Product-Led Communities Need Picks and Shovels
As product-led community startups continue to evolve, they are driving growth in another area: tools that build, support, and monetize communities.
Last month, my colleagues Shripriya and Sara and I put out a series of blog posts outlining our investment thesis in something we’re calling Product-Led Communities or PLCs. As we’ve continued to go deeper into our research, we’ve discovered an exciting new area of growth: companies that serve PLCs of any size/scale — from mass-market fitness and learning communities to niche and hyper-local groups.
A PLC is what happens when a company has a valued product or service, as well as an authentic, thriving community at its core.
This goes beyond the idea that customers “come for the product and stay for the network.” At true PLCs, the network enhances the consumers’ experience with the product and helps them reach their desired outcome in a faster, cheaper, more enjoyable, or more accessible way — improving the customer engagement and experience by 10X or more.
PLCs are typically found in areas that require a significant investment of time, energy, attention, money or identity from the consumer, and where feedback loops are otherwise few and far between, such as learning, improving your health, lifestyle shifts, career shifts, lifelong hobbies, etc. PLCs align incentives between the platform and the consumer, which ultimately enables productive, trusting, and authentic communities to flourish. It also puts the company as close to the consumer as possible and leaves little space for competitors to find a way in.
We are confident that multiple massive PLCs will emerge and create new markets as they change people’s lives for the better. We want to invest in and be a part of these companies. We also believe there will be thousands of micro-PLCs. They’ll look like the course creators who have a unique audience on Teachable, the fitness influencers who have an Instagram presence and their own DTC product, a community creator passionate about bringing remote sales professionals together, or an open-source developer community. These micro-PLCs will need tools to help them build the best community and product experience. We are also interested in investing in these tools.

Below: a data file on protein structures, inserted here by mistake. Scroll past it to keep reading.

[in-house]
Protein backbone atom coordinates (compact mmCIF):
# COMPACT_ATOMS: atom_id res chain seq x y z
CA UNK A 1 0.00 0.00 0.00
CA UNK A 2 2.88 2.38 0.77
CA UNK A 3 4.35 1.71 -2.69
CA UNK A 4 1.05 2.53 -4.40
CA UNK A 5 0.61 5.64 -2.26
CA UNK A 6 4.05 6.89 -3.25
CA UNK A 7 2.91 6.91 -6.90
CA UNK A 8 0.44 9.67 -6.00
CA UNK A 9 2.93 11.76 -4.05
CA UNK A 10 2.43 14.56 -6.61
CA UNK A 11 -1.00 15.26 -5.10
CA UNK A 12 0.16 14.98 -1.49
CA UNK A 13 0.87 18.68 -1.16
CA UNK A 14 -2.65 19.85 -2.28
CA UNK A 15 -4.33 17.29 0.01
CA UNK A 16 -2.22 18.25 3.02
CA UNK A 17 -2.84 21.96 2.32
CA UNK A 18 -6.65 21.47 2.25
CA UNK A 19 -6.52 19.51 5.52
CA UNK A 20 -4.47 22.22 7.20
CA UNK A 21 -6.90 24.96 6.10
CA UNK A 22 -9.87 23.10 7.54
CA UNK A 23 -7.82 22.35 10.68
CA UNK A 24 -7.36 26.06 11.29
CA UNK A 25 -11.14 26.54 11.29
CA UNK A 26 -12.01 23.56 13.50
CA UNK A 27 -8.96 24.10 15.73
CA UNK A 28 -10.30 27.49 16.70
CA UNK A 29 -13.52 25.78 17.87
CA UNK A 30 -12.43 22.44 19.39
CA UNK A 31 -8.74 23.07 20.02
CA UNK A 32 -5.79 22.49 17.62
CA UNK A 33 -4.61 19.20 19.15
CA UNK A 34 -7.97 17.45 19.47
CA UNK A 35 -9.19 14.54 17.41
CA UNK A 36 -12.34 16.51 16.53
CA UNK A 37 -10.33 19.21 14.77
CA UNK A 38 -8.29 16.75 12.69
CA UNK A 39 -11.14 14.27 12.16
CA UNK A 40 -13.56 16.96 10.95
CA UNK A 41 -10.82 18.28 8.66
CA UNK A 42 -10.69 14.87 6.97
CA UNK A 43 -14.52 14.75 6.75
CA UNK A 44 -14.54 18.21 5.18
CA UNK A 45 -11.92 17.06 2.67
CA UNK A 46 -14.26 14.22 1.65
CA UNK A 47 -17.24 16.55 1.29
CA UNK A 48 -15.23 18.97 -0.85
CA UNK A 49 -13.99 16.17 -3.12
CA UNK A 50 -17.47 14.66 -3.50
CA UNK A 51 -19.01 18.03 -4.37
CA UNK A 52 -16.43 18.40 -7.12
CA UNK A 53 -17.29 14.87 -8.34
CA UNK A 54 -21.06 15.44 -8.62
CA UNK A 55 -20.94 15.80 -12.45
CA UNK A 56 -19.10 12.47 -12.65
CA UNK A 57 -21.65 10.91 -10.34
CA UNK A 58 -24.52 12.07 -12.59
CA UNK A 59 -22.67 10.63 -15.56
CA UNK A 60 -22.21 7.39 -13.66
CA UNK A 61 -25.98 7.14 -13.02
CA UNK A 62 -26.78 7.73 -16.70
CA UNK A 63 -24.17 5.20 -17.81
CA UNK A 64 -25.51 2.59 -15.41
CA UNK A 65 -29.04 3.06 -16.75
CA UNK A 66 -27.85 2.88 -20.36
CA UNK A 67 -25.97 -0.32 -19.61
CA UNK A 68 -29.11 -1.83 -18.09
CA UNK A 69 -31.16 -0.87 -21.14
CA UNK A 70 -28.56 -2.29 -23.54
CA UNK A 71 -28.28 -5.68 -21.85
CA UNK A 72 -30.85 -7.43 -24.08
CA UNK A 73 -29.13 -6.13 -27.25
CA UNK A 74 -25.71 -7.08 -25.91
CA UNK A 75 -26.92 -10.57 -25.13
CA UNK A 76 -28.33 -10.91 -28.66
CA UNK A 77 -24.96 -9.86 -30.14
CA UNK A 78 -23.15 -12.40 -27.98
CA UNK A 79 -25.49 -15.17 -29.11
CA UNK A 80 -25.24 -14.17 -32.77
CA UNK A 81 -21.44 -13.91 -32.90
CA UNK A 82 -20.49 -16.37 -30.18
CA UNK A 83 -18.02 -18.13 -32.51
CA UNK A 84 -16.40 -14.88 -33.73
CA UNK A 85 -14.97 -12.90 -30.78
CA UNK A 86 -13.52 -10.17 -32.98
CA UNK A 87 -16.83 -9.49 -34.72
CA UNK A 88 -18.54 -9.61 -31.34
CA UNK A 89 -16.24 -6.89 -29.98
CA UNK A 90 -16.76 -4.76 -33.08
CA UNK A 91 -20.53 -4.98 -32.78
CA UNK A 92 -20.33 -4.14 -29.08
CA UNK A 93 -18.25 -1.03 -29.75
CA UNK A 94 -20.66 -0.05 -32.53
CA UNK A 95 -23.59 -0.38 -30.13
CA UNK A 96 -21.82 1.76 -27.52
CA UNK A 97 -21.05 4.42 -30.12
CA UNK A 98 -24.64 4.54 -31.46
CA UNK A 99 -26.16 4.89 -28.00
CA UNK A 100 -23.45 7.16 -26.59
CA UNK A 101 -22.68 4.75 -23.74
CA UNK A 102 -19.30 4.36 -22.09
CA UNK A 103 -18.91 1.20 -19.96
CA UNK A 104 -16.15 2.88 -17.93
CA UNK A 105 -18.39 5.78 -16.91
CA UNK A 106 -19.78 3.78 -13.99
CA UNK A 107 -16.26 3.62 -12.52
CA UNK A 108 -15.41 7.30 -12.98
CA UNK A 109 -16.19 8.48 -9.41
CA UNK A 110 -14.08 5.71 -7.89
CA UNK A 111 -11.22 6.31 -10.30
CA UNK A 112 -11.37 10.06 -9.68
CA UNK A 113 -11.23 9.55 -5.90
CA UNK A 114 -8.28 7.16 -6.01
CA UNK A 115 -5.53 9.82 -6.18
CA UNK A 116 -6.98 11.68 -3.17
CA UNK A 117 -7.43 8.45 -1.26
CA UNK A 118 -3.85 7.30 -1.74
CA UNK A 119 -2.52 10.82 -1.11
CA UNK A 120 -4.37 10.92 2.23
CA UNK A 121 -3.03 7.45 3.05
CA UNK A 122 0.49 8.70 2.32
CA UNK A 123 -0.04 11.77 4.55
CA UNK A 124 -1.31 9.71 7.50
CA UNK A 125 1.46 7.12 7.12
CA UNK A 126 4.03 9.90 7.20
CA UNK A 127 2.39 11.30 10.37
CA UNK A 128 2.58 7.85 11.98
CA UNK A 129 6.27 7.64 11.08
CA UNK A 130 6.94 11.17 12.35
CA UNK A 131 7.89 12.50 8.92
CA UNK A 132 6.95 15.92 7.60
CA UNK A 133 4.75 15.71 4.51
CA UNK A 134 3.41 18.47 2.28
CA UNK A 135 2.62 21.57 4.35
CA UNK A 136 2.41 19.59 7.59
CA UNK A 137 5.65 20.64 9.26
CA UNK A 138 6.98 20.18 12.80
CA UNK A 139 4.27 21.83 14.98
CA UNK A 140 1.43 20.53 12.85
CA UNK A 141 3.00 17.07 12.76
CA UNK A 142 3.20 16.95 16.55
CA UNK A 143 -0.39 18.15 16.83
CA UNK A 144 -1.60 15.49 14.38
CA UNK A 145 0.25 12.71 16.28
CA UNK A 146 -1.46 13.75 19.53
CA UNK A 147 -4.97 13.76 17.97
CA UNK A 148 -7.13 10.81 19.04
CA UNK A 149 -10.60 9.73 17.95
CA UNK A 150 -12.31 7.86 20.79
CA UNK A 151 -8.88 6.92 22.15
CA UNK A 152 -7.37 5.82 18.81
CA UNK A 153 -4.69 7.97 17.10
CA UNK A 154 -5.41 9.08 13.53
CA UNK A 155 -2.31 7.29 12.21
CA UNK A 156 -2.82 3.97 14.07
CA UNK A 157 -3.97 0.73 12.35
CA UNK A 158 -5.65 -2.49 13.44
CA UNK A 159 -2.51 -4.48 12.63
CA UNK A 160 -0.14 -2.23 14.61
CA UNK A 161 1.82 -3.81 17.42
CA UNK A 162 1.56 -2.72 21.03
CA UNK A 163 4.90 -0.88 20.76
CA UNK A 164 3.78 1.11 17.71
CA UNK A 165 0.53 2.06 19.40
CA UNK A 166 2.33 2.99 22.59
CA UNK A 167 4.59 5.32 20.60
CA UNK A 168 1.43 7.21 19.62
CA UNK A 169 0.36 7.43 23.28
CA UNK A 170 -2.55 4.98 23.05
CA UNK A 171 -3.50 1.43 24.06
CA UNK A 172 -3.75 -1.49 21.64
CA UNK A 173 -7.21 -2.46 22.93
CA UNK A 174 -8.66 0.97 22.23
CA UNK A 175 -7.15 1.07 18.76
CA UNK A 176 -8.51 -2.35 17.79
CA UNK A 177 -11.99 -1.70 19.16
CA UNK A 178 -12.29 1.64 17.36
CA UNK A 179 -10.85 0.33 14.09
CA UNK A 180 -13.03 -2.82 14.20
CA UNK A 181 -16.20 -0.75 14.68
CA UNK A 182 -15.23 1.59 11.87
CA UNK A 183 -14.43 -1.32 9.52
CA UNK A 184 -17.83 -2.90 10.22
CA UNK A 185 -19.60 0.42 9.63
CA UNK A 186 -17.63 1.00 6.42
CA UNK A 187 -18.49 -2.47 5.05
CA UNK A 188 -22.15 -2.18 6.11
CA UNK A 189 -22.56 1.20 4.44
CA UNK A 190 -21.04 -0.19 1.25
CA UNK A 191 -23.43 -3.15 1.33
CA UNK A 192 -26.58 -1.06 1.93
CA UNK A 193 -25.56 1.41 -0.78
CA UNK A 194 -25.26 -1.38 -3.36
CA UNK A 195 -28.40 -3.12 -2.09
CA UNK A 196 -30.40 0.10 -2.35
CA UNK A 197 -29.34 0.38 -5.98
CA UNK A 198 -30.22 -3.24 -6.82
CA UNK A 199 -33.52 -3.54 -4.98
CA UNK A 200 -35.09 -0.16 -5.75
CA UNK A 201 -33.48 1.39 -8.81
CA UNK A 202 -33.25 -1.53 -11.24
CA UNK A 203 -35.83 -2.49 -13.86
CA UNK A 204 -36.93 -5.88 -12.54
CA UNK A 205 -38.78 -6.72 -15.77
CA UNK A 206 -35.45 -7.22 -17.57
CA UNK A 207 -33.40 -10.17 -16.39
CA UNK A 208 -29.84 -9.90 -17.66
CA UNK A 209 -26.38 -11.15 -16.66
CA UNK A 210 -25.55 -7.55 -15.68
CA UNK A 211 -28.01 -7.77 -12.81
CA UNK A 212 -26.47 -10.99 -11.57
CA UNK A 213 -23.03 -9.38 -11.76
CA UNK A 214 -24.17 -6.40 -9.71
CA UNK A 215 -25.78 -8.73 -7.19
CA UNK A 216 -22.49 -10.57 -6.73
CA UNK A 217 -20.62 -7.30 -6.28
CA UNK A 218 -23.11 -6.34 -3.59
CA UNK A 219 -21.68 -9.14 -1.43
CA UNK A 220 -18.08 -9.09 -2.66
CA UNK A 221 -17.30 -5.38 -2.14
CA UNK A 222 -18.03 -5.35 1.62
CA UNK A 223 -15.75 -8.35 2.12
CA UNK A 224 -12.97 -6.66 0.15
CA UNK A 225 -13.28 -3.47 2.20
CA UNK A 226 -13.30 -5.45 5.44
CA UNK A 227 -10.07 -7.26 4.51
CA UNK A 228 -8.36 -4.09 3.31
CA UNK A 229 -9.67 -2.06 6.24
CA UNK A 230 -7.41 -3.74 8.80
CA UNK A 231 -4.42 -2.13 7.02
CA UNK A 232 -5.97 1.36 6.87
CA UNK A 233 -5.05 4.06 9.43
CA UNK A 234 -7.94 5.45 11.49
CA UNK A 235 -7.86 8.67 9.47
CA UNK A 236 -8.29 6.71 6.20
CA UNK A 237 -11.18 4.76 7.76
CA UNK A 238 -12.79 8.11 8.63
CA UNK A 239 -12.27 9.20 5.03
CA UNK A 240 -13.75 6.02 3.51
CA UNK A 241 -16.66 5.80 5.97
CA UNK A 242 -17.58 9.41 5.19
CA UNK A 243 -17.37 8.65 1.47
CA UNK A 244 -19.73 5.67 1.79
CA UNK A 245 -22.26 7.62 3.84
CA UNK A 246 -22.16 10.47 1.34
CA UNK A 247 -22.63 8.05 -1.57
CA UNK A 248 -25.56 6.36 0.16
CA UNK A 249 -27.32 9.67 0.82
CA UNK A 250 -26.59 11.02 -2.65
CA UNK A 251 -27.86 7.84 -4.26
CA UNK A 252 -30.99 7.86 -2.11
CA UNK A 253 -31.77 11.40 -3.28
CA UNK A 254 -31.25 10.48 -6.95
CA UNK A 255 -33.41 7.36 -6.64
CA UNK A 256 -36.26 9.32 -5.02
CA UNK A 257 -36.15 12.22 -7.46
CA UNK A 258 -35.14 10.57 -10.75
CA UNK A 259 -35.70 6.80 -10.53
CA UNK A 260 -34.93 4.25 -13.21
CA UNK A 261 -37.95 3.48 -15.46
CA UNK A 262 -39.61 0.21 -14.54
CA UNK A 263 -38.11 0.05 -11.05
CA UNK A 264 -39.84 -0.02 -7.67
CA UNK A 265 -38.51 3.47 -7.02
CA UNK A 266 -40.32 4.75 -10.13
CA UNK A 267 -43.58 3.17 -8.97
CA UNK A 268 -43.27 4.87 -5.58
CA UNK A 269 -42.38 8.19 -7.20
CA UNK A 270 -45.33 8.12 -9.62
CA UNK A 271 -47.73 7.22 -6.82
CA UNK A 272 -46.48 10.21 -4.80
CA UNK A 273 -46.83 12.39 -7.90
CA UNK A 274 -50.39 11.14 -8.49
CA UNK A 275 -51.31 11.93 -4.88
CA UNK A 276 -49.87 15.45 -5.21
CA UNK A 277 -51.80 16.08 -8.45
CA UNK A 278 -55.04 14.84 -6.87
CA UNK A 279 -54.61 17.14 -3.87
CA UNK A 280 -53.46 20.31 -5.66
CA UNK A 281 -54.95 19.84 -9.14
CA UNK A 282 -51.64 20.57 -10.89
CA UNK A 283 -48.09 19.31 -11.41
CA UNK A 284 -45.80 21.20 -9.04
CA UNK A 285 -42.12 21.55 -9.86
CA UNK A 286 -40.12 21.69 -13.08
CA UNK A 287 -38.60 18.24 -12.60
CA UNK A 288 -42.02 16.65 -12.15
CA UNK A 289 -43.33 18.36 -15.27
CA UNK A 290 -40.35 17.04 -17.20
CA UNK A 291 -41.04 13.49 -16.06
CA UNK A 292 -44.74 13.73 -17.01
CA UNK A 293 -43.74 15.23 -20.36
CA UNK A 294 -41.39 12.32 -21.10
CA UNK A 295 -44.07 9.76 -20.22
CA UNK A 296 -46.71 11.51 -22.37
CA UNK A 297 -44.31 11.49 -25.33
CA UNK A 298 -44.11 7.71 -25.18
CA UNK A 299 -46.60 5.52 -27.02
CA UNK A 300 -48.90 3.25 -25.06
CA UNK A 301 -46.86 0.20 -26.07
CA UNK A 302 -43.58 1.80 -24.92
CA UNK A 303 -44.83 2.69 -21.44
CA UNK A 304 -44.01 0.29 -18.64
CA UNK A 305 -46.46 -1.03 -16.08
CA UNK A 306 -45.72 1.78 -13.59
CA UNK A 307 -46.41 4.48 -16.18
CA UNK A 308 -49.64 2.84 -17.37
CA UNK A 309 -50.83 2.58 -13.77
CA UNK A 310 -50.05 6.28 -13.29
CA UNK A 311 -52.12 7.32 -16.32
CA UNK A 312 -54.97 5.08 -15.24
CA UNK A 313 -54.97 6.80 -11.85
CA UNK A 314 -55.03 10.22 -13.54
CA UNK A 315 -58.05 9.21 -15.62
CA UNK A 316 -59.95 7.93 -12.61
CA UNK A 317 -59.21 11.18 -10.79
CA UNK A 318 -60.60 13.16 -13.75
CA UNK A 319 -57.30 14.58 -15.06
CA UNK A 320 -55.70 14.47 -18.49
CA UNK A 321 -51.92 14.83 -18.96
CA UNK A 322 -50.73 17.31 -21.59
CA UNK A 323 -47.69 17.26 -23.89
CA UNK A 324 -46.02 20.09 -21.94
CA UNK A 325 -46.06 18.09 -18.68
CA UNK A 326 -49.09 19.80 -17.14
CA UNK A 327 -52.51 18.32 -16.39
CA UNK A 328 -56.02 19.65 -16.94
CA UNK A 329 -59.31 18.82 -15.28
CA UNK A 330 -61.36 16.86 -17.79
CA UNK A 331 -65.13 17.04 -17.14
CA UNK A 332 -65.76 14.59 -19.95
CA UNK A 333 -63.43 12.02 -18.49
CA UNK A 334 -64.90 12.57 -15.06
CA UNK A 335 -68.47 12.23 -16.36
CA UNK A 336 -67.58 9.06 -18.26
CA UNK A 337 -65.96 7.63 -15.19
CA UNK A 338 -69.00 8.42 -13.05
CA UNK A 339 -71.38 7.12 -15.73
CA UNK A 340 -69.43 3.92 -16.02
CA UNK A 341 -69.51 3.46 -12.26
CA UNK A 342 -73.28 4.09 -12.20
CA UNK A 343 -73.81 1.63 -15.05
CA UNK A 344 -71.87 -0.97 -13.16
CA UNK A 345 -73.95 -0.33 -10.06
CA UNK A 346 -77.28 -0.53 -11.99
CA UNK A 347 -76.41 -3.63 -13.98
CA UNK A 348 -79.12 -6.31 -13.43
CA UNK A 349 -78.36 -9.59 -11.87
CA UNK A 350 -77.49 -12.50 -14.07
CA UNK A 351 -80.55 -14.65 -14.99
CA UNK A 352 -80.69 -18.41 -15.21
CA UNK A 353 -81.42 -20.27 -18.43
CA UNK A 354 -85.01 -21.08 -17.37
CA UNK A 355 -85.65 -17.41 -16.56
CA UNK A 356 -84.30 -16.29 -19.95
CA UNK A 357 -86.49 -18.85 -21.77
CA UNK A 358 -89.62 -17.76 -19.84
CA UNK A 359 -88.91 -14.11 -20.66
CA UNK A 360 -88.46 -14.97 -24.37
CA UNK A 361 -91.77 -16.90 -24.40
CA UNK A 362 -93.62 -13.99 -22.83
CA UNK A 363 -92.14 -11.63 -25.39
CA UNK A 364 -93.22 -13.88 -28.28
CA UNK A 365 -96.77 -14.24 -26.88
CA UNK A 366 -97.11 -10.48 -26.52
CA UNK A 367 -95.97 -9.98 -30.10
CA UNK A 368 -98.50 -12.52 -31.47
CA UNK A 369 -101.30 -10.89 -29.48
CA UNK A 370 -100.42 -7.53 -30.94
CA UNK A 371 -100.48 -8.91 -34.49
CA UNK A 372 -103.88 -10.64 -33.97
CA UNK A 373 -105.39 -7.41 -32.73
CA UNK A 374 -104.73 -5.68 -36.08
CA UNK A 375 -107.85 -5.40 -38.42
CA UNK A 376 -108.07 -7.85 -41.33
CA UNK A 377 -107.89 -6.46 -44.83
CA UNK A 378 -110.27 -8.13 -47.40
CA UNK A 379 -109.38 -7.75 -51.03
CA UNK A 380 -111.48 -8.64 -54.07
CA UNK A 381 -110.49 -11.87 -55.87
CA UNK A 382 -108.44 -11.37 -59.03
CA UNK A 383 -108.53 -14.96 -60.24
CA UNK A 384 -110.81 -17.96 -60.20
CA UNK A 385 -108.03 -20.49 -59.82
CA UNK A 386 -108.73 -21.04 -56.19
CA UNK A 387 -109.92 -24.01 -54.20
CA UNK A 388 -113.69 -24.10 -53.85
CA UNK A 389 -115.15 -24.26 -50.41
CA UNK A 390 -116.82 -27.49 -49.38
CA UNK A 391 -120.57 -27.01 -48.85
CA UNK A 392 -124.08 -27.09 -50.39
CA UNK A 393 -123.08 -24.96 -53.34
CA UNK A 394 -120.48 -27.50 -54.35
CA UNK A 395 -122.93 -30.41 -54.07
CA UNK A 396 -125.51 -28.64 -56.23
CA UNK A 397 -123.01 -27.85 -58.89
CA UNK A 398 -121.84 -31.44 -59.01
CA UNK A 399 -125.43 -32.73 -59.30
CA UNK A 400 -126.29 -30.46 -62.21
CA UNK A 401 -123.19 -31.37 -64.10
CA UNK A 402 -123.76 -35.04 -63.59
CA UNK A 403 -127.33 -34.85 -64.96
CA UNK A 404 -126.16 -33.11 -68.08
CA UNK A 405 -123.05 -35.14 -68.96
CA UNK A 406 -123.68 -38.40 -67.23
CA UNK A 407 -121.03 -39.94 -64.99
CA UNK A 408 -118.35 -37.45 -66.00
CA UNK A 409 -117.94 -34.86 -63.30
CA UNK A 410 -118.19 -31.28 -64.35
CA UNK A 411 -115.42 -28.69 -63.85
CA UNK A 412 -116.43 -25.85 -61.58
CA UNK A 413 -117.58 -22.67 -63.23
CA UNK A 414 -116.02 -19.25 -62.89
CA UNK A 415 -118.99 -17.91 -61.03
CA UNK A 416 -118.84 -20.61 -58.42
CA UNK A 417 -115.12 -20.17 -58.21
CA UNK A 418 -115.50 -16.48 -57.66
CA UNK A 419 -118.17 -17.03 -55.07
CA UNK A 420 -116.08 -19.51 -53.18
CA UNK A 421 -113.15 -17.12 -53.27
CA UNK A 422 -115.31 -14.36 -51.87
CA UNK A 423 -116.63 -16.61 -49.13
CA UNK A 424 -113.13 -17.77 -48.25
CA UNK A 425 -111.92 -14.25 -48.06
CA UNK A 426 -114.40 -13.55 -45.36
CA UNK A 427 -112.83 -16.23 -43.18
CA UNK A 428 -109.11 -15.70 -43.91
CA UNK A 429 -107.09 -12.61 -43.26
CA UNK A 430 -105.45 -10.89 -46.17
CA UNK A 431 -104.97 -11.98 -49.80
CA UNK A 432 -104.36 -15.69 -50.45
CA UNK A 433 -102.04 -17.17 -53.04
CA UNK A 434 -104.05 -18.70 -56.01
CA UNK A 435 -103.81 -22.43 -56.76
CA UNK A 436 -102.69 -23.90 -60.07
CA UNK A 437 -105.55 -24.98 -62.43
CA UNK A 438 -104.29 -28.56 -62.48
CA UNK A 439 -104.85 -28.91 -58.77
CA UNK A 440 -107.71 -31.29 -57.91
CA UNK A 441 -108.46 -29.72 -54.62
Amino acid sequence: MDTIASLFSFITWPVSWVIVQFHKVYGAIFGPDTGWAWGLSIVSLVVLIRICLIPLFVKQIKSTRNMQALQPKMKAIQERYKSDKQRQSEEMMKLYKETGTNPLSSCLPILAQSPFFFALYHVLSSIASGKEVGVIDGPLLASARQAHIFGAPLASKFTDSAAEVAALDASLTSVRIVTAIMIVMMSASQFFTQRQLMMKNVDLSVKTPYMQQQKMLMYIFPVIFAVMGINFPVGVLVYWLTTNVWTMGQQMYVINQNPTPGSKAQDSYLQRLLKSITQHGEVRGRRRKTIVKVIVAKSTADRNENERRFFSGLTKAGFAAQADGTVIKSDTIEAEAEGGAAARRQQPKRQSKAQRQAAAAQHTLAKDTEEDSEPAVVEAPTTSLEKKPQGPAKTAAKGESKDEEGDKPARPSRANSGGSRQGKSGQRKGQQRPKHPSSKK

According to CMX’s 2020 Consumer Industry Trends Report, 88% of companies polled believe “Community is critical to our company’s mission.” Anecdotally, we’re hearing more founders talk about community as a need-to-have, not just a nice-to-have. Founders in the earliest days of building their companies are thinking about how to bake community into their product in a meaningful way. Doing so early allows them to earn trust with early users, who can later help inform product decisions and drive brand awareness and customer acquisition.
We’ve talked to hundreds of PLC founders, community managers, and community experts to learn what kinds of tools they are looking for.
Here are the areas where we are seeing a need:
I. Community-as-a-Service: We have seen companies leverage a variety of solutions including Facebook Groups, WhatsApp, and Slack to enable community connection, but eventually they fall short due to lack of integration with the rest of the product experience and, in some cases, the incentives of the platforms don’t align with community itself. There is room for software to deliver integrated community solutions and tools to help manage communities across various platforms that can scale as companies and communities grow.
Communications and Community Management tool examples: Geneva, Circle, Mighty Networks, Tribe, Vanilla Forums, Quill, Flick, Disciple, Khoros, Higher Logic, Commsor, Zulip, Spectrum, Countable Pro, Openland, Zyper, Comradery, Upstream, Rocketchat, Playgroup, Slack, Discourse, Discord, FB Groups
Event Hosting and Community Connection examples: Icebreaker, Hio Social, Vibely, Run The World, Superpeer, Teohh, Hopin, Remo, Hey Summit, Whereby, Toasty.ai, Crowdcast, Bevy, Braindate, Shindig, Boon.tv, Moment House, Tame, Airmeet, Sococo, Rally
II. Community moderation: As communities grow, so too does their need for moderation to ensure that content does not become toxic. In communities where moderation is vital, like group therapy, these solutions can augment human moderators and allow services and platforms to scale. AI-based moderation is rarely cost-effective for a platform to build in-house. Furthermore, because toxicity can be adaptive, the best systems will cut across many platforms to identify trends and threats from across the web.
Examples: Koko (exited Spero portfolio company), Sentropy Technologies, Marigold.
III. Monetization: PLC’s sell products or services. They don’t require ads so they need tools to help them capture some of the value they are creating for their users and community. Tools that allow creators to monetize their content and digital products. Many of these monetization tools double as creation tools that allow creators to create professional-grade content and digital products. A common starting point for creators is content to build a following, which they can then monetize through services like classes, coaching, premium content, etc. Operationalizing monetization — creating offerings, pricing, segmenting customers, accepting payments, etc. — requires infrastructure which creators need not re-create. Example companies include:
Examples: Patreon, Bunches, LaunchPass, Substack, uScreen, Pico, WhereBy.Us, Playbook, StructClub, Podia, Teachable, Kajabi, Jumprope, Anchor, Stream
If you are a founder working on a startup that fills any of these gaps to support PLCs, we would love to hear from you. Please reach out to firstname.lastname@example.org.